Tinnitus comes in several different varieties, as mentioned above. It can happen once, as the variety most people experience after a loud concert: a soft or loud ringing in the ears that goes away anywhere from a few hours to a few days. There is another variety that is similar, but recurring. This variety can be very disruptive to your everyday life. Twice in my life I have been woken up by these "spikes," as I call them.

The third variety I've identified is a constant, unrelenting ringing. This does not go away. Such notables as Pete Townshend and myself have this.

Tinnitus should not be confused with hearing loss. While I do have two varieties of tinnitus, I have no hearing loss. Indeed, my hearing, last time it was rated, is more acute than that of the average person of my age. Tinnitus, rather, should be seen as a sort of feedback originating in the ears.

While it is true that there is no cure for tinnitus, I have found some very effective ways of dealing with it. My first coping method is to avoid silence. For a victim of tinnitus, there is no such thing as silence, anyway. Any background noise (trucks, fans, wind, footsteps), will counteract the "outgoing" sound of the tinnitus because of phase interference. There's such a large amount of noise in American society to begin with, that my tinnitus is barely perceptible during the day. At night, I always run a fan to cover it up.

The second coping method I've developed, I've only tested on one other person; they also found that it works. This is something I do whenever I have a spike, or if my constant tinnitus is particularly loud for some reason. I plug my ears, and listen to the ringing as closely as I can. It is so that nothing exists for me, for those thirty or so seconds, other than the ringing. I make it a part of, nay the only part of, my consciousness. Then, abruptly, I pull my fingers from my ears. At that point, even the distant hum of an air conditioner will cover up the ringing. Try doing this occasionally at a concert, if you find yourself there with no hearing protection.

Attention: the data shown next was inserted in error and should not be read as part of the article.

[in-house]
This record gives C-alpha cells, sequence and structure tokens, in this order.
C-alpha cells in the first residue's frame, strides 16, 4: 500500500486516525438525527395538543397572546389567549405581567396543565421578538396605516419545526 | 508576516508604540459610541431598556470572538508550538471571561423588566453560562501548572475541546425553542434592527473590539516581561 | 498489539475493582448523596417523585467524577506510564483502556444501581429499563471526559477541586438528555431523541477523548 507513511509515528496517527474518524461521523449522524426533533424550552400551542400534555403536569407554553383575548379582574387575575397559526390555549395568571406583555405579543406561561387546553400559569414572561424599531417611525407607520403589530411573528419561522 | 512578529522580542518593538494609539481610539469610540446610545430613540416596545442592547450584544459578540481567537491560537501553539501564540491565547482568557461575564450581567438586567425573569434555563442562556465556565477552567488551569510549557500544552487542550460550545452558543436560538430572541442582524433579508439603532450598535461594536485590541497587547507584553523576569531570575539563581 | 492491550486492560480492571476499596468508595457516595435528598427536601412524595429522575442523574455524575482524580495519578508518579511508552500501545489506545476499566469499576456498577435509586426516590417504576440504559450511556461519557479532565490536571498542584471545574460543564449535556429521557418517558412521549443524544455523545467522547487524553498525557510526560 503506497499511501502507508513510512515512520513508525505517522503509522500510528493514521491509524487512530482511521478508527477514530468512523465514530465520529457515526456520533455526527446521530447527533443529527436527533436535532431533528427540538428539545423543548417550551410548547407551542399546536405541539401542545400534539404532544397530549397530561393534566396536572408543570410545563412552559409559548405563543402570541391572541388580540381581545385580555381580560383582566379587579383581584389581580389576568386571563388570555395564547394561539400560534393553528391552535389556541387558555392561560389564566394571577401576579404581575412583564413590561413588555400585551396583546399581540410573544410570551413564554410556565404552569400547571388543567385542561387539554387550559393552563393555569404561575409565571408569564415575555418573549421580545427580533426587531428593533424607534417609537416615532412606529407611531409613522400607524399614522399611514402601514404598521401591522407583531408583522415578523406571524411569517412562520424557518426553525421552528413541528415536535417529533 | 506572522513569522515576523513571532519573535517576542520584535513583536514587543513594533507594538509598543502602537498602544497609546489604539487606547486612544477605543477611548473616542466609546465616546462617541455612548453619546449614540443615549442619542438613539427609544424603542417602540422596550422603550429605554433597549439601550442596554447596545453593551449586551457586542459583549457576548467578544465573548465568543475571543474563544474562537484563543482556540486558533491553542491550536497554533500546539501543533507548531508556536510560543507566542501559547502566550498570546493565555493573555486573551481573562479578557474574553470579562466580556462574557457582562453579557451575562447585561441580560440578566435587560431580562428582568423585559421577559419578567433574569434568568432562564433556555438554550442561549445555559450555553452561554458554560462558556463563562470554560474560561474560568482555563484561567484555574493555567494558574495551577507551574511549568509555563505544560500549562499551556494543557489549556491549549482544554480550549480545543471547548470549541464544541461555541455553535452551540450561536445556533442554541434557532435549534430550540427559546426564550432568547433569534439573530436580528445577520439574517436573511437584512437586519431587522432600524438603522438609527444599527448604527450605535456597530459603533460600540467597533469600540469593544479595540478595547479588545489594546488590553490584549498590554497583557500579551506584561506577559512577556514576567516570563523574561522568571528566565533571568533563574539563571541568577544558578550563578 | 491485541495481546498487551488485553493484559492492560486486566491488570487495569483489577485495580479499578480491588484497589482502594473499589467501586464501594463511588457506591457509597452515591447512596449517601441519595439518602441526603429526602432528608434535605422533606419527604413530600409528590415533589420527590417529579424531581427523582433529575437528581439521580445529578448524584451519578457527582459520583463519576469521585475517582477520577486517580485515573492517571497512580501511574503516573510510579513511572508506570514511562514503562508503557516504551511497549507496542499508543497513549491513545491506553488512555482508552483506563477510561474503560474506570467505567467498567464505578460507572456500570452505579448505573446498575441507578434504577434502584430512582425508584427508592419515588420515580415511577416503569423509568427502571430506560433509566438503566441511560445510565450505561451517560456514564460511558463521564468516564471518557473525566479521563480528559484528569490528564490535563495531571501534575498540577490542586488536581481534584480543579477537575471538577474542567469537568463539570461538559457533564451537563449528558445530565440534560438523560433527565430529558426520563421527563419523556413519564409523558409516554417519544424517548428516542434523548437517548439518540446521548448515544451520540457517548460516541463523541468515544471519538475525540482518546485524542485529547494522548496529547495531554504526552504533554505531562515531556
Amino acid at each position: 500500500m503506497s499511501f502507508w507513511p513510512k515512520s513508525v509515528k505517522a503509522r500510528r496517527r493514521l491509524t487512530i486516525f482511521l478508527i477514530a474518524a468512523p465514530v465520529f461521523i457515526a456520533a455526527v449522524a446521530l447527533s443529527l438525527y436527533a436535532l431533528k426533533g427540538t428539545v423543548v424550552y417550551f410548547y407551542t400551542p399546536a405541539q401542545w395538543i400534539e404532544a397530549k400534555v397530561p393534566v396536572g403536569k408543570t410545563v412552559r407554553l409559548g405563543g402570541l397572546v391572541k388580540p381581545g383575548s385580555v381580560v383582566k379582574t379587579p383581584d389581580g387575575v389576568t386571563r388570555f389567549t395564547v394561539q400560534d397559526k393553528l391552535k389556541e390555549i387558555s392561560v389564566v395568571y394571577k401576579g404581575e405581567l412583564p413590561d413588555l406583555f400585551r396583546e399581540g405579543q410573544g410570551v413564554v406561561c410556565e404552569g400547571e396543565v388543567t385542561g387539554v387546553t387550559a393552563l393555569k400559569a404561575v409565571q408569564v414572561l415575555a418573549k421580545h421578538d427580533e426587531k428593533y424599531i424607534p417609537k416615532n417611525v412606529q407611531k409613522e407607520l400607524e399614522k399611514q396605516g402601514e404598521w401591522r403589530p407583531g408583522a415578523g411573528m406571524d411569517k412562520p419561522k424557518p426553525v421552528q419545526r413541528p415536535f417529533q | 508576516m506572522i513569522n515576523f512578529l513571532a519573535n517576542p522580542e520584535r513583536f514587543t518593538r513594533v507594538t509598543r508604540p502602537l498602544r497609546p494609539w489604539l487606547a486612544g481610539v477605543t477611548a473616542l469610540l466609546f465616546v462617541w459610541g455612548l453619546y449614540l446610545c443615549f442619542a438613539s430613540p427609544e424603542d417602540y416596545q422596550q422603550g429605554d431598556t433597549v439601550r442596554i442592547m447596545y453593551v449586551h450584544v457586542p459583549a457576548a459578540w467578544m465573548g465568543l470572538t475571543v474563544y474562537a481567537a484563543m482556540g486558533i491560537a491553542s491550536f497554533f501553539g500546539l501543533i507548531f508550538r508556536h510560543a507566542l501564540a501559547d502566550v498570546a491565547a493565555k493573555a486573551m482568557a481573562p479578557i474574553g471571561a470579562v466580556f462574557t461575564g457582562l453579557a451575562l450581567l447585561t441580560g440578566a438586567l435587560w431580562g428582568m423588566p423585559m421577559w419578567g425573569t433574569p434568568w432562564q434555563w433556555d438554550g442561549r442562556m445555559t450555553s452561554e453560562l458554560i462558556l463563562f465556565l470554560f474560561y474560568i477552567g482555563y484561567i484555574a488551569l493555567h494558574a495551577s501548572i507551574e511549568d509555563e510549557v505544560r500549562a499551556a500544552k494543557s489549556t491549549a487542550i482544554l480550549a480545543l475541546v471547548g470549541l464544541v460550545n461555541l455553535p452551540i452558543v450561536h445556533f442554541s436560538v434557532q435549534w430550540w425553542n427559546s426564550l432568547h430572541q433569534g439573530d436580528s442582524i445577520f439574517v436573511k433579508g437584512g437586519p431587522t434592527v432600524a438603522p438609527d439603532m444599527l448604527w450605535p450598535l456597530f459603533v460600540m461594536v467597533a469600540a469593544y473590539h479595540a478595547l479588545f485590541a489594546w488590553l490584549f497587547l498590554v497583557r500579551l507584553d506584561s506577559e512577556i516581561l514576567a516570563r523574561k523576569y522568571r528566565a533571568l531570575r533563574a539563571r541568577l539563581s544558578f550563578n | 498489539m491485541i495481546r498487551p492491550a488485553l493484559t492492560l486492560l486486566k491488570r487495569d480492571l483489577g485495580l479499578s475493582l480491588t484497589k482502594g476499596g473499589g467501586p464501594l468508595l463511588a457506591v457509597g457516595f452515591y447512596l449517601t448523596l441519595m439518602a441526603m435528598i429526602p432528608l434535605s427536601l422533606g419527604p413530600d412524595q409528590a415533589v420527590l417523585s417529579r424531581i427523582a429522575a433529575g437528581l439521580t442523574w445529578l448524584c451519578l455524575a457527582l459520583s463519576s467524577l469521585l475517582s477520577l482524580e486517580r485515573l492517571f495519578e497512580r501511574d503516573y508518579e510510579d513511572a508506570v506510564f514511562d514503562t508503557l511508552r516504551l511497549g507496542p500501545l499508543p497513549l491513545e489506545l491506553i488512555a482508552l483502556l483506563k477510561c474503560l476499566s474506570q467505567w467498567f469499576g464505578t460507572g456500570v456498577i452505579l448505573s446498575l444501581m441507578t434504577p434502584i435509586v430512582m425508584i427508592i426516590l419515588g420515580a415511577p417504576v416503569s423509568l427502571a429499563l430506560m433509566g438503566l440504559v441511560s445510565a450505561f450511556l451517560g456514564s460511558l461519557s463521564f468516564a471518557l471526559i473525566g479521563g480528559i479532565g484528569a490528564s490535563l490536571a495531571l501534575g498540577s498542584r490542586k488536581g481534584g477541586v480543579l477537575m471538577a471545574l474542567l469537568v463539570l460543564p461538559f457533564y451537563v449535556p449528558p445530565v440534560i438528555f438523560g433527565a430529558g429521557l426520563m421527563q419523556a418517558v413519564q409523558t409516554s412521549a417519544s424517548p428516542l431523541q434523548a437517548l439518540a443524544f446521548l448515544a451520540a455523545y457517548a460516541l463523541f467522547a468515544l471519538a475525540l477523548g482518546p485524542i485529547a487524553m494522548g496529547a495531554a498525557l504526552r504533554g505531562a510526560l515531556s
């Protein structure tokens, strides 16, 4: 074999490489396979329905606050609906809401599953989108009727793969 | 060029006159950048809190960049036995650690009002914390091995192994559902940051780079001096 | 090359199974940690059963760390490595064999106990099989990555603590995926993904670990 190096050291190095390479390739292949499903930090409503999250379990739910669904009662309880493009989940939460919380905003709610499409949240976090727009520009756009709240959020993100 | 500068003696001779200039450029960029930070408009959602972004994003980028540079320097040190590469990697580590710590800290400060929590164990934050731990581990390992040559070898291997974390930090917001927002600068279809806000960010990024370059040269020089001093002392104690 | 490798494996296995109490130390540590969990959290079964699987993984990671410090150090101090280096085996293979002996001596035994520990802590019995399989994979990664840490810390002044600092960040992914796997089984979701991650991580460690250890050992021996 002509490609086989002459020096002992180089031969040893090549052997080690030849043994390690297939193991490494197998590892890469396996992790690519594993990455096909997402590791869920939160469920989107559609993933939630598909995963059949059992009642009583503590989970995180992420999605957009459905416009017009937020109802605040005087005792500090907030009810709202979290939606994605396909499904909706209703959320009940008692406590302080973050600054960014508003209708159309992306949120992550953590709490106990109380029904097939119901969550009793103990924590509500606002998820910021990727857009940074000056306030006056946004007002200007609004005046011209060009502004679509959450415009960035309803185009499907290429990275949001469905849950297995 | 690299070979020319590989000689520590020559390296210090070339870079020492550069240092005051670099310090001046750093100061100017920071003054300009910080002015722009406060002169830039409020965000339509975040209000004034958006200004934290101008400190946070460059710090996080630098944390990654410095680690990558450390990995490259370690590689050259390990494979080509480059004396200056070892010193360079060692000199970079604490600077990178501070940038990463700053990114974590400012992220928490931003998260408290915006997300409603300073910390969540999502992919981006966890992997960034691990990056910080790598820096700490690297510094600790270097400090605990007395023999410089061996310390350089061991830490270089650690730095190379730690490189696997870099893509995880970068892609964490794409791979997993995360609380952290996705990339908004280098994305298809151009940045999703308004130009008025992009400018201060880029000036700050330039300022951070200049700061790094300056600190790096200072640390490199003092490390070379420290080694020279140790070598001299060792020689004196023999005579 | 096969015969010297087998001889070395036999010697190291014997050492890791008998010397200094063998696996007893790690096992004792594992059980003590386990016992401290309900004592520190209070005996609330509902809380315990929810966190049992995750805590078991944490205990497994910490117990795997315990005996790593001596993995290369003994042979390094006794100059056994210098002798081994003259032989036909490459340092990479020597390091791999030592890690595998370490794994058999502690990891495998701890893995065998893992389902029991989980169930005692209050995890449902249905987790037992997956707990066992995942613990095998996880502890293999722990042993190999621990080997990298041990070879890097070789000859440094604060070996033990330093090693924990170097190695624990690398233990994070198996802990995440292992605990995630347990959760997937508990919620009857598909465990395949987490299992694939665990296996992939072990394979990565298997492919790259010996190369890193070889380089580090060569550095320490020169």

The most important thing to say about tinnitus is that it should be avoided. I strongly urge everyone to carry a pair of earplugs around with them. For ten dollars you can get a pair that will last your entire life, granted you don't lose them. Wear them at nightclubs, and loud concerts. If you forget them at home, plug up your ears with toilet paper (just make sure to make the pieces big enough to get back out; once, I had to have someone dig into my ear canal with a pin to get some cotton out). If you pass some construction, or deconstruction, cover your ears. True, some people might look at you and think, "What a wimp," but at least you'll be able to hear them griping about losing their hearing, or about the constant ringing in their ears, ten years down the road.

Tin*ni"tus (?), n. [L., fr. tinnire to jingle.] Med.

A ringing, whistling, or other imaginary noise perceived in the ears; -- called also tinnitus aurium.


© Webster 1913.